I don't know. I just really like how it adapts to racing.
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The Undying
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Re: ED4 Chase scenes

Post by The Undying » Fri Dec 23, 2016 2:25 am

Since we're in the GM forum :evil:

Two big questions I'd tackle with the idea of a chase scene: do you actually want them to catch the NPC, and what kind of drama are you trying to build by adding a chase scene. I'd generally take the opinion that movement rate is pretty irrelevant: you either want them to catch the NPC or you don't. If you don't want them to catch the NPC, then there should either be a couple of "oooohhhh, so close, just a little further" before losing ground or there should be a final "NPC squeezes through a closing blast door at the last second and our heroes can't pursue" situation (which will likely make the PCs feel a bit robbed). But, if you want one of the two outcomes, movement rolls become irrelevant (though some people like rolling dice, so encourage it if they do): the NPC will stumble a few times if the PCs are rolling poorly if the NPC is to be caught, or unexpected obstacles will jump in front of PCs doing well if the NPC is to escape.

So, if you agree with this baseline, then the question ultimate becomes: how can the chase be made interesting?
- Running through a dense city? Prepare a fairly robust random encounter chart, have them roll on that until they have X number of "no significant time lost" encounters. Lots of fun but entirely brief, combat-unnecessary (unless desired) things can happen when you're bolting through alleys.
- Airship chase? There are sudden/desperate maneuvers that can be made (with poor rolling NPCs being NEARLY thrown from the vessel but catching on railing or rope), traps that can be thrown, etc.
- Foot chase? Again, depending on terrain, lots of opportunity to trip, turn, briars to scurry through, etc.

I'd really say that the core element of a chase scene is urgency. Don't let the players overly discuss things, don't let them take a huge amount of time thinking and deciding. Talk a bit quickly, maybe gesticulate a bit, when a sudden obstacle appears, introduce it suddenly ("OH ^*#@, A LOG!"). Presentation can make the experience feel very much more than "roll until X successes," even if that's really all they're doing.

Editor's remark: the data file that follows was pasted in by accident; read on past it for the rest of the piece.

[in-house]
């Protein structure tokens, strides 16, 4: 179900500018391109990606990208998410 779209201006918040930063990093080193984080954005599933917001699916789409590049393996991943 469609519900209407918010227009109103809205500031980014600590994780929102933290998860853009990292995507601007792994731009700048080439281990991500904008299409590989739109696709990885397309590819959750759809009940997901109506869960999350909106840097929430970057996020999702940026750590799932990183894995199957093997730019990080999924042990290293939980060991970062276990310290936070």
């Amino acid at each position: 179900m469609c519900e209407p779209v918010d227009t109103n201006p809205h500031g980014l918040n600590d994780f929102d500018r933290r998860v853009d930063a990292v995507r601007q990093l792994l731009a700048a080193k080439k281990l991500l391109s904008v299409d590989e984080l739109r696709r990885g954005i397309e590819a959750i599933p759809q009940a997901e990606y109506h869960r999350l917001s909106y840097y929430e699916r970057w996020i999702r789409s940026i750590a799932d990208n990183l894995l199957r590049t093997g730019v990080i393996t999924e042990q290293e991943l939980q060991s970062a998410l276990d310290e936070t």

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Re: ED4 Chase scenes

Post by Tattered Rags » Fri Dec 23, 2016 2:34 am

I have to agree with everything The Undying wrote, except that sometimes you should have contingencies for either capture or escape.
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The Undying
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Re: ED4 Chase scenes

Post by The Undying » Fri Dec 23, 2016 3:56 am

Too true. Nothing says "wow, that was weak" then a GM miraculously saving an NPC because they didn't account for some predictable exceptions. Had this happen in a D&D game (which, to be fair to the GM, was just a poorly written encounter for the Wizards-published adventure). Half-orc pretty much unexpectedly punched a red mage through the floor, he hit him so hard, and that mage was OUT. Moments later, said mage "uses the party's distraction" to jump out a window and Fly away. Group response? "... That's f-ed up, dude."

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Re: ED4 Chase scenes

Post by Slimcreeper » Fri Dec 23, 2016 2:38 pm

I've never thought deeply about this, but for my purposes it would need to be a rule that I can fit in about 2 sentences, and then wing the rest of it. Generally I would let the dice decide the results of a chase, just like I would for a combat. Were I to house rule something on the fly, it would be something like the slowest pursuer would make Initiative tests against the lowest Initiative step of the pursued. 3 successes in a row catches that pokemon, 3 fails in a row and the pokemon gets away. Things that others have suggested that I like: adding half the move rate (although if you're adding it to both sides, there's not really a need to half them), adding an Endurance test for all involved every 3 rounds, and using other talents as appropriate.

So, it's more than 2 sentences, but ... The GM decides what tests are required. Usually this is an Initiative test, made by one of the pursuers with the lowest movement rate against the initiative Step of the slowest of the pursed. Three successes in a row means they have caught up. Set up combat with the pursuers within combat move of the slowest pursued; roll initiative. Three fails in a row means the pursued escaped. Every 3 rounds, all of the characters make a Toughness test against the number of rounds the pursuit has gone on (so 3, then 6, then 9 ...) Pursuers that fail are out of the chase. Pursued that fail get caught; set up combat with them. Some or all of the pursuers can ignore them and keep running. Players can say things like, "I use Great Leap to hurdle a grocer's cart as a short cut," and then use Great Leap in place of Initiative. The GM can also decide that another type of test is appropriate - the first test is initiative, the second climbing as they scale a fence, the third swimming as they cross a river. Either way, on that 3rd round, everyone also makes an Endurance test to see who is still in the running.

You can use contested rolls if you like, or if the PCs are the pursued, they can make the rolls. Since the average result = step, I usually just use that as the DN and let the players roll.